What does ‘progress’ mean to you?

I’ve been reminded recently of a conversation I had with some friends in a pub many years ago in South London. At the time, they were triathlon-mad and I just went to a weekly yoga class after work. They were talking about how they were yet to start training for their next competition and I said, “Well, if you don’t think you’ll be ready in time, just don’t do it.”

They laughed. “Oh Wener, you just don’t get it, do you.”*

We haven't had a mention of Take That for a while! They named their 2010 album 'Progress' and featured Robbie Williams - a first since his departure in 1995.
We haven’t had a mention of Take That for a while! They named their 2010 album ‘Progress’ and it featured Robbie Williams – a first since his departure from the band in 1995.

But what represents progress? Achieving faster finish times? Putting our body into more complex yoga shapes… and posting the results on social media? The recent news about advanced Ashtangi Kino MacGregor is a case in point (read Matthew Remski’s brilliant article about Kino).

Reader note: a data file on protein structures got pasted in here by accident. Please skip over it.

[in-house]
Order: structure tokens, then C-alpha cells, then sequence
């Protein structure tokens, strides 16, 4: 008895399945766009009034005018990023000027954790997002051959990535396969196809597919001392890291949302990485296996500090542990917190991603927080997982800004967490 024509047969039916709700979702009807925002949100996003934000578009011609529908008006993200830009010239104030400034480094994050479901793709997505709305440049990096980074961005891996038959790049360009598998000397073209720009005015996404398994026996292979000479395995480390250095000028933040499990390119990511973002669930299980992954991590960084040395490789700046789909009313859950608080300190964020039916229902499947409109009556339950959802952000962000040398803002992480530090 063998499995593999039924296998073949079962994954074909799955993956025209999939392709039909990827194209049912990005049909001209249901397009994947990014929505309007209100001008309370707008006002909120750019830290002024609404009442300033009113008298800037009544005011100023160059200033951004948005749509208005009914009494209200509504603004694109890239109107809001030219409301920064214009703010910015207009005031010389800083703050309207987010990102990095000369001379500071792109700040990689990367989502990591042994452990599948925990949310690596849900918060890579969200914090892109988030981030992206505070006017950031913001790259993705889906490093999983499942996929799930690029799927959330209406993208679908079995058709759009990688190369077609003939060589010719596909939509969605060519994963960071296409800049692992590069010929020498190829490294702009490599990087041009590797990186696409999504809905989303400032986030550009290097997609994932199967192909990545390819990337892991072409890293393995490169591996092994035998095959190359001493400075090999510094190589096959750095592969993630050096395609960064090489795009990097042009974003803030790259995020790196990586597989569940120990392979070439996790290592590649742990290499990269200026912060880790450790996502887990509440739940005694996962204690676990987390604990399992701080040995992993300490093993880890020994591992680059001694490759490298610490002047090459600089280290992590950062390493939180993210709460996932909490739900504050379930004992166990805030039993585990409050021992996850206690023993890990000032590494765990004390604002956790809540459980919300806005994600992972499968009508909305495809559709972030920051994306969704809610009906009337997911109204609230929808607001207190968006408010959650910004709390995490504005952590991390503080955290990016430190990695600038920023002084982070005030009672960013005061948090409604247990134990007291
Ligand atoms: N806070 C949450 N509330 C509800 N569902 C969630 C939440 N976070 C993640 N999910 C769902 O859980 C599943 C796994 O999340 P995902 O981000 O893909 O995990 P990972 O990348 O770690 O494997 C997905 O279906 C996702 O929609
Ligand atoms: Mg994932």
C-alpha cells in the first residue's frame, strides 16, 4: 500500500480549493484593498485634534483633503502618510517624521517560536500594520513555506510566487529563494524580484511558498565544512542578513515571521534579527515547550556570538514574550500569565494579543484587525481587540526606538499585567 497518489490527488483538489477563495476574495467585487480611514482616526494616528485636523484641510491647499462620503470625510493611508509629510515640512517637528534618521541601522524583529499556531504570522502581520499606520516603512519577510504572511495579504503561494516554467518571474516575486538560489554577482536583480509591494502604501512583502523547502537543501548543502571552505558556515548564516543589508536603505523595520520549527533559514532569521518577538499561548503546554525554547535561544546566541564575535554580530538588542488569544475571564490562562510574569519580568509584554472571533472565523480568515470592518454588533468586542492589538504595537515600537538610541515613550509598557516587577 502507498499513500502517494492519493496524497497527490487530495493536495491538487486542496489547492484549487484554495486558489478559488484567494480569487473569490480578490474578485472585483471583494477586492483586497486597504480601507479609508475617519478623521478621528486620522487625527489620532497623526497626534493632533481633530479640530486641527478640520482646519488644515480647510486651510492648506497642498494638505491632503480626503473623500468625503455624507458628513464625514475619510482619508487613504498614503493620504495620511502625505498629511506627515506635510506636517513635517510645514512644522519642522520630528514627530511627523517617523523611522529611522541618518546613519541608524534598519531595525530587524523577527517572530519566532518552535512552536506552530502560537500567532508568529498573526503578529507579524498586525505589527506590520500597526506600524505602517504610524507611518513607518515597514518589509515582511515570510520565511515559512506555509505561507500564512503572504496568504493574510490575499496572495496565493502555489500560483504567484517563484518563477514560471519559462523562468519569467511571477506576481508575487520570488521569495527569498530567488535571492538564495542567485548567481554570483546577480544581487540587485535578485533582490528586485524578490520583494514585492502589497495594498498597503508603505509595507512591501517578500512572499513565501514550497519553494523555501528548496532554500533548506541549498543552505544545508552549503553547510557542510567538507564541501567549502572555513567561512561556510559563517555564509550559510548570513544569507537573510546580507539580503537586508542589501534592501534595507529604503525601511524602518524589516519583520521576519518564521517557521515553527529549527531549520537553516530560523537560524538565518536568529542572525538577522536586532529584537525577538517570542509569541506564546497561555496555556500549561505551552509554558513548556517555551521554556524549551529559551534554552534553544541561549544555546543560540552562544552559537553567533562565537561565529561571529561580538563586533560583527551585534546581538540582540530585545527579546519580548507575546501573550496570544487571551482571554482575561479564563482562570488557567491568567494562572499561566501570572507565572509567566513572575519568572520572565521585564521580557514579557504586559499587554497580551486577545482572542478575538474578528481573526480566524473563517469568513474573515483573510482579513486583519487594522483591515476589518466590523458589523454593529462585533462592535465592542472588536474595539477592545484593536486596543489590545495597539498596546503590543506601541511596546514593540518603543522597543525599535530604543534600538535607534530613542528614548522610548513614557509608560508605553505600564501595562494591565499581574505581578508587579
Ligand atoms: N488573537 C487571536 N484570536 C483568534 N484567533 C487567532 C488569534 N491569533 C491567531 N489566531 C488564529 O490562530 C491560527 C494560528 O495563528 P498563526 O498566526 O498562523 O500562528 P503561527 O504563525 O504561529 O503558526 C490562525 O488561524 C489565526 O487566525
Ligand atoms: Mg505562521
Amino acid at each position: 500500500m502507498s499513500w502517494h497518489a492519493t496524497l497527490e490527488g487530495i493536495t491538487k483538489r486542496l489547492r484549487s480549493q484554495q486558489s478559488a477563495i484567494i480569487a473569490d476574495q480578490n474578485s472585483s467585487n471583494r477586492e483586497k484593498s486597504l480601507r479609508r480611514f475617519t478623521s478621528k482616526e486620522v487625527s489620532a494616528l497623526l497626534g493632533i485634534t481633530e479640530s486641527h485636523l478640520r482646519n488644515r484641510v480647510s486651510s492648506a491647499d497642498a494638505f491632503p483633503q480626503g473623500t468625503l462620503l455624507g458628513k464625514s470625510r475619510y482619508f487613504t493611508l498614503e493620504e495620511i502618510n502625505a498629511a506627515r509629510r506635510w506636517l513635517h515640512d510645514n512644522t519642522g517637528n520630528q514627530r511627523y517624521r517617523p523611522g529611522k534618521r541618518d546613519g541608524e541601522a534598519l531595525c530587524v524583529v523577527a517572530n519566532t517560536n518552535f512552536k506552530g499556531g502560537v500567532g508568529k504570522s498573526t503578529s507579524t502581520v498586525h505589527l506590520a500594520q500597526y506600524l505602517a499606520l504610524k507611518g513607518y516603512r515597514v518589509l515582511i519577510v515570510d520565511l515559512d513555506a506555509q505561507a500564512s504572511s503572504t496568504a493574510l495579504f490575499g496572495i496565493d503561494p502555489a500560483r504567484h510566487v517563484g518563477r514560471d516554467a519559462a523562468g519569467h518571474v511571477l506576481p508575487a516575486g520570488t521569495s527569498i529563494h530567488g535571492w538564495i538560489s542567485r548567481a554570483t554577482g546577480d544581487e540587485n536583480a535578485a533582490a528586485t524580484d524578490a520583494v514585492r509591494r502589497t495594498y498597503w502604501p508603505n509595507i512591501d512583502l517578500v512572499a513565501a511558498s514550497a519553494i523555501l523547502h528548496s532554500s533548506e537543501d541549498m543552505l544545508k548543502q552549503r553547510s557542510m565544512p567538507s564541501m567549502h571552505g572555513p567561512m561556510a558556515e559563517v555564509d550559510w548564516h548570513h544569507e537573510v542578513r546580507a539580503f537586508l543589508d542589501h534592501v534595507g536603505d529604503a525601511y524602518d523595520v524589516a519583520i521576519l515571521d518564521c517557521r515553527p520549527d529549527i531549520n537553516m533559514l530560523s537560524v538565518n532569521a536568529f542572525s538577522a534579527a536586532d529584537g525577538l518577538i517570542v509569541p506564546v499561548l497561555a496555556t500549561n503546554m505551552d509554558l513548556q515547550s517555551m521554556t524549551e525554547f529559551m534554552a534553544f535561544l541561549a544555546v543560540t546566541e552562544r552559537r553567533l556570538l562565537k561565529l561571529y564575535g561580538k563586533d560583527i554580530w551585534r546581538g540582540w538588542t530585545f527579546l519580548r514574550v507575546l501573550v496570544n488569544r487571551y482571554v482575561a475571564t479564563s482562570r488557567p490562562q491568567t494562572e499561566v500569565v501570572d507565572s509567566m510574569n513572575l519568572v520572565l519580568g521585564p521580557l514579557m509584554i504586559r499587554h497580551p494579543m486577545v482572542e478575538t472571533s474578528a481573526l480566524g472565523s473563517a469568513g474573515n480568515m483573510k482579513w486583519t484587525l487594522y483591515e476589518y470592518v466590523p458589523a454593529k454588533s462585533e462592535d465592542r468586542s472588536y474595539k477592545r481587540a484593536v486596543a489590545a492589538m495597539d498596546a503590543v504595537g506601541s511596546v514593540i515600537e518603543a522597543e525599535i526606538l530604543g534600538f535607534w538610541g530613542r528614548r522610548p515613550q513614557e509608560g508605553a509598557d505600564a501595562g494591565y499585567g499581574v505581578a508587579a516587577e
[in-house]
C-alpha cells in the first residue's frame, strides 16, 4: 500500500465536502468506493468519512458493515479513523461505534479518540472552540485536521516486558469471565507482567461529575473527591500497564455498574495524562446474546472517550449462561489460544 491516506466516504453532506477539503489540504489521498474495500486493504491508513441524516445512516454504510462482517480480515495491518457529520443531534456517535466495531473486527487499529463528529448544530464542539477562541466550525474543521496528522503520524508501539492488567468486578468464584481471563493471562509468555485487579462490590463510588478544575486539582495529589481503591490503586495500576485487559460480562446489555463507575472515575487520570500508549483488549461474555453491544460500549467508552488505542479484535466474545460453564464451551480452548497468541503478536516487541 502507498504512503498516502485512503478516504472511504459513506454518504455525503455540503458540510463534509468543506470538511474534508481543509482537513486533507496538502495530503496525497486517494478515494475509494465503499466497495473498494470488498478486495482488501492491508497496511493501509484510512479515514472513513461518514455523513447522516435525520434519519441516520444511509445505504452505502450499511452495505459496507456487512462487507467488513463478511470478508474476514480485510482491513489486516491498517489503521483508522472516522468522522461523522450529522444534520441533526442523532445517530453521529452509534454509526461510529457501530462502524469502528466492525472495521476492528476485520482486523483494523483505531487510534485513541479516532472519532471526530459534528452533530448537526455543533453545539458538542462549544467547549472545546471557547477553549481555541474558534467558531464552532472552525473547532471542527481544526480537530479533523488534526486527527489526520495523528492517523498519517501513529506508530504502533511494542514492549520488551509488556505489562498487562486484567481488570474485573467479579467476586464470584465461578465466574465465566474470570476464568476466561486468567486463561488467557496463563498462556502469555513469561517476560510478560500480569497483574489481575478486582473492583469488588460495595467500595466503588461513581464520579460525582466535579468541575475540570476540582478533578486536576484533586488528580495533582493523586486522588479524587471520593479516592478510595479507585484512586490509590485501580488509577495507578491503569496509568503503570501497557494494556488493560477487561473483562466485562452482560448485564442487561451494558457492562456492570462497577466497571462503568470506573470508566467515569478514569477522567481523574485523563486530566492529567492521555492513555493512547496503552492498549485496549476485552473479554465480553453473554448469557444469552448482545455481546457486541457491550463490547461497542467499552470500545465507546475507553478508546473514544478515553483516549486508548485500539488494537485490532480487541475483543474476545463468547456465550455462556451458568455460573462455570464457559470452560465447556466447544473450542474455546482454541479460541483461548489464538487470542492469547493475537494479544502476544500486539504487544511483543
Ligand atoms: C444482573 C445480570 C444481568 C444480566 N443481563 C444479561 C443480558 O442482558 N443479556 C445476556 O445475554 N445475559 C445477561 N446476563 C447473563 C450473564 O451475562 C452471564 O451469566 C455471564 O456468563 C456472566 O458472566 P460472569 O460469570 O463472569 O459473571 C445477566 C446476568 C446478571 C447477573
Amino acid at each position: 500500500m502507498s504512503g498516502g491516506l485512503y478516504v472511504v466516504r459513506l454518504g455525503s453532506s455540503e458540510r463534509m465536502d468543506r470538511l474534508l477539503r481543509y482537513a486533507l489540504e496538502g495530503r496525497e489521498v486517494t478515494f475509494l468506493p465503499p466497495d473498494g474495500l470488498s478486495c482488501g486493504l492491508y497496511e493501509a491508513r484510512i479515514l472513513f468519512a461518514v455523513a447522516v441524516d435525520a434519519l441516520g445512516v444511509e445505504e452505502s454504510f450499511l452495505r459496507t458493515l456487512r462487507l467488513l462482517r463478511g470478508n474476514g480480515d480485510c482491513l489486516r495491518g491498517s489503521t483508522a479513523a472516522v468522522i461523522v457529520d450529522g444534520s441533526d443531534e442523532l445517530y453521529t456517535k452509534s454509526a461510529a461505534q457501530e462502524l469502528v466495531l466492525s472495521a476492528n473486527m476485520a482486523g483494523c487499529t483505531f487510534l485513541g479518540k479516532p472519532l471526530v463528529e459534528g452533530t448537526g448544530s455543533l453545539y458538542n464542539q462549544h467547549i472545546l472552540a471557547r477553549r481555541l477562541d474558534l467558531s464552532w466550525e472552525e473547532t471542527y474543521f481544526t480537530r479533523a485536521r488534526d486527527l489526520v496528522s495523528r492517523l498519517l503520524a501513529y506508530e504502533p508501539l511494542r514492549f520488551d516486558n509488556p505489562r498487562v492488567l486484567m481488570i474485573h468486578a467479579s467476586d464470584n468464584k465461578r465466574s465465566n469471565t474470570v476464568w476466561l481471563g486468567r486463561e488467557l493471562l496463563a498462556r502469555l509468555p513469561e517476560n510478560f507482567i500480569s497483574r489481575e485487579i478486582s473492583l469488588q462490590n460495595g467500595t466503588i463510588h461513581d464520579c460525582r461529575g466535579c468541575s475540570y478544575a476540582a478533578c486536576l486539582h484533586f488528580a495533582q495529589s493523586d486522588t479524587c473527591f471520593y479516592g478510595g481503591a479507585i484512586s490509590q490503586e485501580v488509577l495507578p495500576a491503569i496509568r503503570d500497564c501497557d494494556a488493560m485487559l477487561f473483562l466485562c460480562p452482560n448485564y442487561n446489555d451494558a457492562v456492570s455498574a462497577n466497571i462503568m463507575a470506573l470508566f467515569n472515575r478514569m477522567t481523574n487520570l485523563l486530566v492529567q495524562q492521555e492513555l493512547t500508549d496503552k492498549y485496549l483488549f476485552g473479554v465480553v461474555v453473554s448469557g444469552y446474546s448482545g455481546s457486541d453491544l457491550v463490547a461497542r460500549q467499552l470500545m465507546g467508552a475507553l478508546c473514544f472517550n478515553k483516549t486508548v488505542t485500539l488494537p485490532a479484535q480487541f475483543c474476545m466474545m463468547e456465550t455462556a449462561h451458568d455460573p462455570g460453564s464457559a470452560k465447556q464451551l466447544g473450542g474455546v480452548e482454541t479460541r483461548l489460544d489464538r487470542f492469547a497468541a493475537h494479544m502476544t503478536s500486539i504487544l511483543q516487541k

To an outsider, my physical ashtanga practice may look like it’s taken a step backwards lately. It has to be a really good day for me to attempt chakrasana, I’m barely binding in the janu sirshasanas, and some days, my practice is just a few cat/cows and yin poses.

But I know that I’m making progress. My lower back and pelvis plays up and I’ve got wonky knees. If I push it, I believe I’ll end up needing knee replacements and have a constant bad back. I want a practice that:

  1. nurtures my body
  2. lessens pain
  3. is honest and kind
  4. lasts a lifetime.

That’s progress for me.

I’m spending time tuning into the subtleties of the practice: am I moving my groins together? Am I engaging mula bandha and uddiyana bandha? And when I do these things, I feel stronger and have a solid foundation. I’m not merely hanging in my joints and there’s no pain at the end of my practice.

You can’t see any of this stuff on the outside. It’s all internal. But when you make these changes inside, the stuff outside starts to fit into place.

Less really is more. And that is indeed the lesson of yoga.

 Kindness melts defenses. Kindness softens edges. Kindness pierces armour. Kindness eradicates shame. Kindness lightens loads. Kindness awakens hope. Kindness clears debris. Kindness invites connection. Kindness opens hearts. Kindness bridges souls. Kindness inspires kindness. Let us always be kind.

Jeff Brown


*These days, the lovely triathlon ladies can mostly be found in yoga classes and on yoga retreats (Love you, Rach).

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